John le Carré’s The Spy Who Came in from the Cold (1963) created a new kind of espionage fiction and set a standard only ever equalled by le Carré himself in some of the other books featuring the mild and clever agent George Smiley: like Tinker, Tailor, Soldier, Spy (1974) and The Honourable Schoolboy (1997). The film of The Spy Who Came in from the Cold, with Richard Burton in one of his best roles, captured the chilling essence of the book, and the television adaptations of Tinker, Tailor, Soldier, Spy and Smiley’s People starring Alec Guinness won deserved acclaim.
I shared the admiration for le Carré up to this point but subsequently went off him. I found The Russia House (1989) and The Night Manager (1993) dull and much later novels like The Constant Gardener mannered and over-written.
So I approached A Delicate Truth with caution, fearing to encounter those convoluted sentences in the later books that suggested le Carré was trying to emulate Henry James, whose bloodless style I deplore. I need not have worried. There is nothing of that manner in this latest book, indeed quite the reverse. The prose is straightforward with very few flourishes and those that are there work. A well-controlled telegramese at times pushes the narrative along at a brisk pace. It’s not a great book but it is a good one.
Kim Probyn, long-time diplomat, is recruited by the Foreign Minister in the morally bankrupt (after the Iraq invasion) New Labour government to be his eyes and ears in a top-secret operation on Gibraltar. The operation, a highly unorthodox piece of American- and defence-consultant-mounted rendition, is deemed a success and Probyn is rewarded by a plum posting and a knighthood.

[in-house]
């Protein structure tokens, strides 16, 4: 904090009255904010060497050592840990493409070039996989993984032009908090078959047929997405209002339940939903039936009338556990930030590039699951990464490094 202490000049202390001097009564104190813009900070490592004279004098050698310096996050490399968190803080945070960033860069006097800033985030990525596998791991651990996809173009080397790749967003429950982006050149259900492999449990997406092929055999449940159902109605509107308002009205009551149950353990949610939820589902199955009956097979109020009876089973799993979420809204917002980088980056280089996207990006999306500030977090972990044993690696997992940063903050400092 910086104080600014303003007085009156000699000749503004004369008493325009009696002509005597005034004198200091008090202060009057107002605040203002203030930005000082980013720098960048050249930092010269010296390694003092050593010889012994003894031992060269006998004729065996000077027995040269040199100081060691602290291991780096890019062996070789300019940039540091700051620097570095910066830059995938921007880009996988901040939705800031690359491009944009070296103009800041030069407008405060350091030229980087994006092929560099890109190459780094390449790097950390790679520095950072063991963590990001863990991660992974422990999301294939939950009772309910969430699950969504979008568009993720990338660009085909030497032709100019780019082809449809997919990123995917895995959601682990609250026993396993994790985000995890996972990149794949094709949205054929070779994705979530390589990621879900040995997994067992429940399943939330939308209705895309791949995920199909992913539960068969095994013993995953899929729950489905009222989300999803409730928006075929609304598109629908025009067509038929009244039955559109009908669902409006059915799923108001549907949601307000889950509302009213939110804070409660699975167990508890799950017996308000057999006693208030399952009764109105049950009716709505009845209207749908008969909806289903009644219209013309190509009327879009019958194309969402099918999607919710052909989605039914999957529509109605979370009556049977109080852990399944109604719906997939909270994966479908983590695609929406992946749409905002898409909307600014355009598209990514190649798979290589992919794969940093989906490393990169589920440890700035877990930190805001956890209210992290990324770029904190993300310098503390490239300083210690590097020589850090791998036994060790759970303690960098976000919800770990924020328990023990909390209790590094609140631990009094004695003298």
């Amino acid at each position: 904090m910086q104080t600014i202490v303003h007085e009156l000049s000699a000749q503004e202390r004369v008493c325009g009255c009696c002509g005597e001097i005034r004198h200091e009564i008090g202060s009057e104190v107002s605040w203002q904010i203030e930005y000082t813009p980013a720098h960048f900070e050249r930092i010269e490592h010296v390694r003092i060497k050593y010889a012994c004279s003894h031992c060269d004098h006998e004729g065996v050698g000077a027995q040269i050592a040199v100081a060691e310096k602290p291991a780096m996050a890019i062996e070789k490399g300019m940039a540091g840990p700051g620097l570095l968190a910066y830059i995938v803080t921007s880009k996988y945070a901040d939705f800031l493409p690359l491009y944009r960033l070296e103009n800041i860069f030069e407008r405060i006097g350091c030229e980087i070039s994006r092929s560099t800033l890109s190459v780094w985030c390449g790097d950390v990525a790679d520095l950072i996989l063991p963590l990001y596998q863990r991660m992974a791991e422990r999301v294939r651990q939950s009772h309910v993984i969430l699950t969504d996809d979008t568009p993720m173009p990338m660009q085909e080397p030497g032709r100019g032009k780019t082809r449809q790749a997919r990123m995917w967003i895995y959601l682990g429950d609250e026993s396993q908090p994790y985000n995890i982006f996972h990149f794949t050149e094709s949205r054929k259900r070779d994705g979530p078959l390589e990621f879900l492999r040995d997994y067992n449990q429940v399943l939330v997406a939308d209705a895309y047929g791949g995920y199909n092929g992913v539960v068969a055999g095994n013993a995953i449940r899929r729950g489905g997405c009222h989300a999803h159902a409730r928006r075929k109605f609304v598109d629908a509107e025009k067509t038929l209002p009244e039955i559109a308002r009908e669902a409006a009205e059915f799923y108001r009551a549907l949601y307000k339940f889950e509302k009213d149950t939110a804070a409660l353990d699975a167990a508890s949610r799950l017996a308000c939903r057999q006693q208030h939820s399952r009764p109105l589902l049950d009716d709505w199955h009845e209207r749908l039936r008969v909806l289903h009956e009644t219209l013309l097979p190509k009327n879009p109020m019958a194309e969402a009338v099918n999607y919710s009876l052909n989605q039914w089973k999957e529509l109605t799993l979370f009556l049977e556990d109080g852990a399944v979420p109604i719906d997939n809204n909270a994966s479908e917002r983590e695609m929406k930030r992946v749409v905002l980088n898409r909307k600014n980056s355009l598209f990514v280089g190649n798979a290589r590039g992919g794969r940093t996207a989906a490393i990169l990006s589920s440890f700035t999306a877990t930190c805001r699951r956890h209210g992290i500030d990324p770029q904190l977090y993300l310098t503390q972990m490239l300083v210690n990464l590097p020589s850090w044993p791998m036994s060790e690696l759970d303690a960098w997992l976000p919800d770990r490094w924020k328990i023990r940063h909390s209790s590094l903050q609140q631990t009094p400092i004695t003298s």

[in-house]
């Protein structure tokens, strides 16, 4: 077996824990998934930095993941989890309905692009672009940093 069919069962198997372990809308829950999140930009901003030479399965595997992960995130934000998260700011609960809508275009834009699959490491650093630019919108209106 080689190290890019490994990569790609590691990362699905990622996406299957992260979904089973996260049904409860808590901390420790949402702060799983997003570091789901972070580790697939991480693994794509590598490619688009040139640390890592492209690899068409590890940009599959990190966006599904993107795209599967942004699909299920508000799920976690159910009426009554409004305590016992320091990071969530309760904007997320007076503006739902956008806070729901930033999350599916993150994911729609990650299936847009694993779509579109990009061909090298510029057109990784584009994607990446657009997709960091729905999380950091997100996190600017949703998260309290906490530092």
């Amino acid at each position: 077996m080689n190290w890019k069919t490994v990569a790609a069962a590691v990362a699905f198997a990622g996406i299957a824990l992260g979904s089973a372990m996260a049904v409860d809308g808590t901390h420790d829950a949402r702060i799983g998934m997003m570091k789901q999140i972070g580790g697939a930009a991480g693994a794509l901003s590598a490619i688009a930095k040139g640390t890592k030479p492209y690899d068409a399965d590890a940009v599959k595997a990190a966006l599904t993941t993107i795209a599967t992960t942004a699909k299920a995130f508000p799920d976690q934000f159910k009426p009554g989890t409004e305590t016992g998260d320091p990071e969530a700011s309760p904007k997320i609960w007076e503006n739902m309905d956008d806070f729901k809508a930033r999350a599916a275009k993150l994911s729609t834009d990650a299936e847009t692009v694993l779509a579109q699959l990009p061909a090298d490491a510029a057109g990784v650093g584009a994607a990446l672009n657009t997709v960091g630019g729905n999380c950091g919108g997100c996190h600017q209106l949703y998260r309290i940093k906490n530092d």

In fact the operation has been a failure, with collateral damage. As this is slowly revealed to Probyn it is clear that the big lie, a cover-up and concealment of the cover-up have been perpetrated and held in place by bribery and intimidation.
Enter Toby Bell, Foreign Office high flyer, who gets wind of the Minister’s involvement, pursues it and uncovers evidence which, if revealed, would damage the British intelligence and diplomatic services and the network of defence consultants and contractors these services are harnessed to.
Bell joins with Probyn and a fast-moving plot-driven novel bowls along. Le Carré is a master of Englishness. His descriptions of country life (he lives in Cornwall where many of the scenes are set) and city stresses are compelling. An account of a bucolic country ‘fayre’ is a brilliant set piece and while never overdone, le Carré’s eye for London life – clothes, clubs, architecture and idiom – is acute.
The main characters are satisfyingly well-developed and if a few of the secondary players – an amoral international security facilitator, a compromised intelligence agent – are sketchy, that’s genre fiction. My main criticism is that the collateral damage, tragic though it is, doesn’t quite have the weight to trigger the reactions to it. But I may have become hard-hearted. Eight out of ten.
John Le Carré A Delicate Truth, Viking, 2013, PB, 320pp, $29.95
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